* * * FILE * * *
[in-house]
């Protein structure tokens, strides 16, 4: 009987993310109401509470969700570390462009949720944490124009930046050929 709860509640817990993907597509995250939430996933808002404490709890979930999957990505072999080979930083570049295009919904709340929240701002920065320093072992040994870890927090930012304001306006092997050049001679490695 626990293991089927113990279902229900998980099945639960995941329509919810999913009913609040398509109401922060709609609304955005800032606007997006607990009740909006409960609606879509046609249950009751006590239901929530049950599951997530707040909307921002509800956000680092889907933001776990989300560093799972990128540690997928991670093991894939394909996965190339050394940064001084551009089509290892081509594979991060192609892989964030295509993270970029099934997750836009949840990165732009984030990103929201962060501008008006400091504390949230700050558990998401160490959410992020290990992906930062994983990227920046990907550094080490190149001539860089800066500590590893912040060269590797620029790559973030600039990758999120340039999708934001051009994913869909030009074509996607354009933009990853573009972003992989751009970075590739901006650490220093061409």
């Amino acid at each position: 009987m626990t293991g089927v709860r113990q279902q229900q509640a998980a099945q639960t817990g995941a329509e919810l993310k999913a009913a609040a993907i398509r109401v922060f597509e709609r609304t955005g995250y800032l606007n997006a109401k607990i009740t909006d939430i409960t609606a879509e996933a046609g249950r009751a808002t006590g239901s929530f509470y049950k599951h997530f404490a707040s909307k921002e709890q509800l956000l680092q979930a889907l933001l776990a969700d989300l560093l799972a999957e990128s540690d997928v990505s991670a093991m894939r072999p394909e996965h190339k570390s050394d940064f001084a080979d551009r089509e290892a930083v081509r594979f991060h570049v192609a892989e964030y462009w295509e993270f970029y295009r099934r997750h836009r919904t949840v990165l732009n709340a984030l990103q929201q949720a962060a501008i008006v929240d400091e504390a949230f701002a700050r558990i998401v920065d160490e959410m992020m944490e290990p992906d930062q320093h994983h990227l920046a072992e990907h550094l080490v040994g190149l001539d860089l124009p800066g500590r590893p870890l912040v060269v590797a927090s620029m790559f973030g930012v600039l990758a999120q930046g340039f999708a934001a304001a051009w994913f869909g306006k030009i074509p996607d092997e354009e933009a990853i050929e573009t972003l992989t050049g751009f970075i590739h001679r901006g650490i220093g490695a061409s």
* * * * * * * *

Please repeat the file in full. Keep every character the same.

[in-house]
């Protein structure tokens, strides 16, 4: 009987993310109401509470969700570390462009949720944490124009930046050929 709860509640817990993907597509995250939430996933808002404490709890979930999957990505072999080979930083570049295009919904709340929240701002920065320093072992040994870890927090930012304001306006092997050049001679490695 626990293991089927113990279902229900998980099945639960995941329509919810999913009913609040398509109401922060709609609304955005800032606007997006607990009740909006409960609606879509046609249950009751006590239901929530049950599951997530707040909307921002509800956000680092889907933001776990989300560093799972990128540690997928991670093991894939394909996965190339050394940064001084551009089509290892081509594979991060192609892989964030295509993270970029099934997750836009949840990165732009984030990103929201962060501008008006400091504390949230700050558990998401160490959410992020290990992906930062994983990227920046990907550094080490190149001539860089800066500590590893912040060269590797620029790559973030600039990758999120340039999708934001051009994913869909030009074509996607354009933009990853573009972003992989751009970075590739901006650490220093061409």
């Amino acid at each position: 009987m626990t293991g089927v709860r113990q279902q229900q509640a998980a099945q639960t817990g995941a329509e919810l993310k999913a009913a609040a993907i398509r109401v922060f597509e709609r609304t955005g995250y800032l606007n997006a109401k607990i009740t909006d939430i409960t609606a879509e996933a046609g249950r009751a808002t006590g239901s929530f509470y049950k599951h997530f404490a707040s909307k921002e709890q509800l956000l680092q979930a889907l933001l776990a969700d989300l560093l799972a999957e990128s540690d997928v990505s991670a093991m894939r072999p394909e996965h190339k570390s050394d940064f001084a080979d551009r089509e290892a930083v081509r594979f991060h570049v192609a892989e964030y462009w295509e993270f970029y295009r099934r997750h836009r919904t949840v990165l732009n709340a984030l990103q929201q949720a962060a501008i008006v929240d400091e504390a949230f701002a700050r558990i998401v920065d160490e959410m992020m944490e290990p992906d930062q320093h994983h990227l920046a072992e990907h550094l080490v040994g190149l001539d860089l124009p800066g500590r590893p870890l912040v060269v590797a927090s620029m790559f973030g930012v600039l990758a999120q930046g340039f999708a934001a304001a051009w994913f869909g306006k030009i074509p996607d092997e354009e933009a990853i050929e573009t972003l992989t050049g751009f970075i590739h001679r901006g650490i220093g490695a061409s």